The Maine Worker’s Compensation Board Appellate Division has just issued a decision affirming the legal limits on an employer’s duty to reimburse an employee’s rehabilitation plan expenses and to pay employee’s attorney’s fees related to that effort. The decision also affirmed that a motion to reopen evidence requires that the evidence be “newly discovered” and not discoverable by due diligence before the payment scheme was initiated.
In Scott Richards v. DP industries, Mr. Richards injured his back, wrist and elbow when he fell at work in 2001, requiring significant work restrictions. The Maine Department of Labor’s Division of Rehabilitation Services developed a rehabilitation plan, which DP declined to fund. Mr. Richards filed a Petition to Determine Entitlement to Rehabilitation Services pursuant to §217. The plan sought almost $9000 for equipment, training and counseling, but at hearing Mr. Richards testified and presented documentary support that his actual expenses were $15,000. Hearing Officer Dunn approved the plan but ordered the Employment Rehabilitation Fund to pay only the $9000 as indicated in the plan.
Mr. Richards requested further findings of fact and conclusions of law, together with a request for an order that DP pay his attorney’s fees and reopen the evidence. HO Dunn provided further findings, but he denied the requests for attorney’s fees and reopening the evidence, as the employee’s attorney did not qualify for that fee under the Act. Mr. Richards appealed, but the Appellate Division affirmed HO Dunn’s decision in its entirety.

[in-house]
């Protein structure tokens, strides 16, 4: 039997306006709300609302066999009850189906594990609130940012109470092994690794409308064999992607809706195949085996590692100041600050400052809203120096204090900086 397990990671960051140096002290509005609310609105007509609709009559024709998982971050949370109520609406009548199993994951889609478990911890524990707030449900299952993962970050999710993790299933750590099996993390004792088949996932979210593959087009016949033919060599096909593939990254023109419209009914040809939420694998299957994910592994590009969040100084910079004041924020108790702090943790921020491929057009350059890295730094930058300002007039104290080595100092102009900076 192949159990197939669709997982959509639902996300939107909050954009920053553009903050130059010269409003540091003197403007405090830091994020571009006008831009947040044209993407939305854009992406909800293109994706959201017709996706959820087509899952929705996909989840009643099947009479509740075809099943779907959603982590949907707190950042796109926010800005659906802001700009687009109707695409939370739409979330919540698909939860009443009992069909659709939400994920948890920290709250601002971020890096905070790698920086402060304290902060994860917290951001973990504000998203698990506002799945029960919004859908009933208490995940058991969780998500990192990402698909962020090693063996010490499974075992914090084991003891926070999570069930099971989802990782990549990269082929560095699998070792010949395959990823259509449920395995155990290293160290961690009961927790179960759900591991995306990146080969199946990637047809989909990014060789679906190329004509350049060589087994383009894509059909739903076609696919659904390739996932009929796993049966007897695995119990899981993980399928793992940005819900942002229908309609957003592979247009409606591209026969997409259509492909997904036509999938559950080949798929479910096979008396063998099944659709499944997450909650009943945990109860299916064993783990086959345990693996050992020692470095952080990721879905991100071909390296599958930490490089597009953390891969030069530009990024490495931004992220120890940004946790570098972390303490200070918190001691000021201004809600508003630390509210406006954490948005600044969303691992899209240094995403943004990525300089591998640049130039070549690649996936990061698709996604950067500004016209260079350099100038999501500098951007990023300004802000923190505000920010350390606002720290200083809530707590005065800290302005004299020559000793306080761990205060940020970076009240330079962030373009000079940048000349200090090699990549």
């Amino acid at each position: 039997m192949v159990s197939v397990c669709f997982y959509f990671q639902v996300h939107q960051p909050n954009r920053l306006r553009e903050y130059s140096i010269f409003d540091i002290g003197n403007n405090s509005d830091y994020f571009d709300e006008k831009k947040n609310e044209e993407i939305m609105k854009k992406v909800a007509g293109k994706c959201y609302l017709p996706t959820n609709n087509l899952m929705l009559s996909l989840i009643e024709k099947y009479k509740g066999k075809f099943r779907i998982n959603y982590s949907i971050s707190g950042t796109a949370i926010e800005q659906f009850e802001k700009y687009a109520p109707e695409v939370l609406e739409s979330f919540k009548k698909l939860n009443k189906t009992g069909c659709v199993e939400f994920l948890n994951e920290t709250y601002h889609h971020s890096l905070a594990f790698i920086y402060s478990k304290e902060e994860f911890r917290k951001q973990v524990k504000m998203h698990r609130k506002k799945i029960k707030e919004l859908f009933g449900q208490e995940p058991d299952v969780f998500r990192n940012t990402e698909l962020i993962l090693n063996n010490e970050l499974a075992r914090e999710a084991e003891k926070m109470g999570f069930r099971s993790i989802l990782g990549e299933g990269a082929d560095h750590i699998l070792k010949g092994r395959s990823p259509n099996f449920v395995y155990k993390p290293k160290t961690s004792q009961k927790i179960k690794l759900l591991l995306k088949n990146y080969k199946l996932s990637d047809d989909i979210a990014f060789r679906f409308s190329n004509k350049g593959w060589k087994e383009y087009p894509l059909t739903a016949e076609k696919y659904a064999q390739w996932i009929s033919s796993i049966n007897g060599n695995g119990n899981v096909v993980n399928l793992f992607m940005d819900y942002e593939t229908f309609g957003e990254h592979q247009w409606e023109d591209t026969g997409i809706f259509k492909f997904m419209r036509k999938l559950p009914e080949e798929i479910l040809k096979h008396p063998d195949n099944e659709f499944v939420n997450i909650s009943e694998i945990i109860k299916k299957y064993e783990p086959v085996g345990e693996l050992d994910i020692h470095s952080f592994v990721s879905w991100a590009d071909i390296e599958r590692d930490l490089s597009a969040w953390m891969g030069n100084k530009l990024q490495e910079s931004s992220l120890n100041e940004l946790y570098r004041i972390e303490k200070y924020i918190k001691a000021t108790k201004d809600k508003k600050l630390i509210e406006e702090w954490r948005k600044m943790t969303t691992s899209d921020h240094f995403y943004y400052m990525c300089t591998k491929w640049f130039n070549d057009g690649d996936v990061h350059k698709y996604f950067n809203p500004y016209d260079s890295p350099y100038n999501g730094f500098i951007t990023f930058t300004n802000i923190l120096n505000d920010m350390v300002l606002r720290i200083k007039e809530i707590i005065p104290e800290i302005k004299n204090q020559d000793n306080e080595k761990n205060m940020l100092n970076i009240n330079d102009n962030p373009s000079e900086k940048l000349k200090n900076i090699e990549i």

The Appellate Division panel held that, before the development of the rehabilitation plan, the employee had spent $5000 to buy a business. The panel, citing its own 2015 Deroche decision, held that §217 does not provide for reimbursement to an employee for costs he incurred before the development of a rehabilitation plan. Mr. Richards’ attorney tried to collect fees and costs from the $9000, but the panel affirmed that the rehabilitation money was not a “common fund” shared by the attorney, so he could not extract a fee from it under §325. Finally, the panel affirmed HO Dunn’s denial of Mr. Richards’ petition to reopen the evidence under §319, holding that HO Dunn properly concluded that Mr. Richards had not met the statutory criteria.
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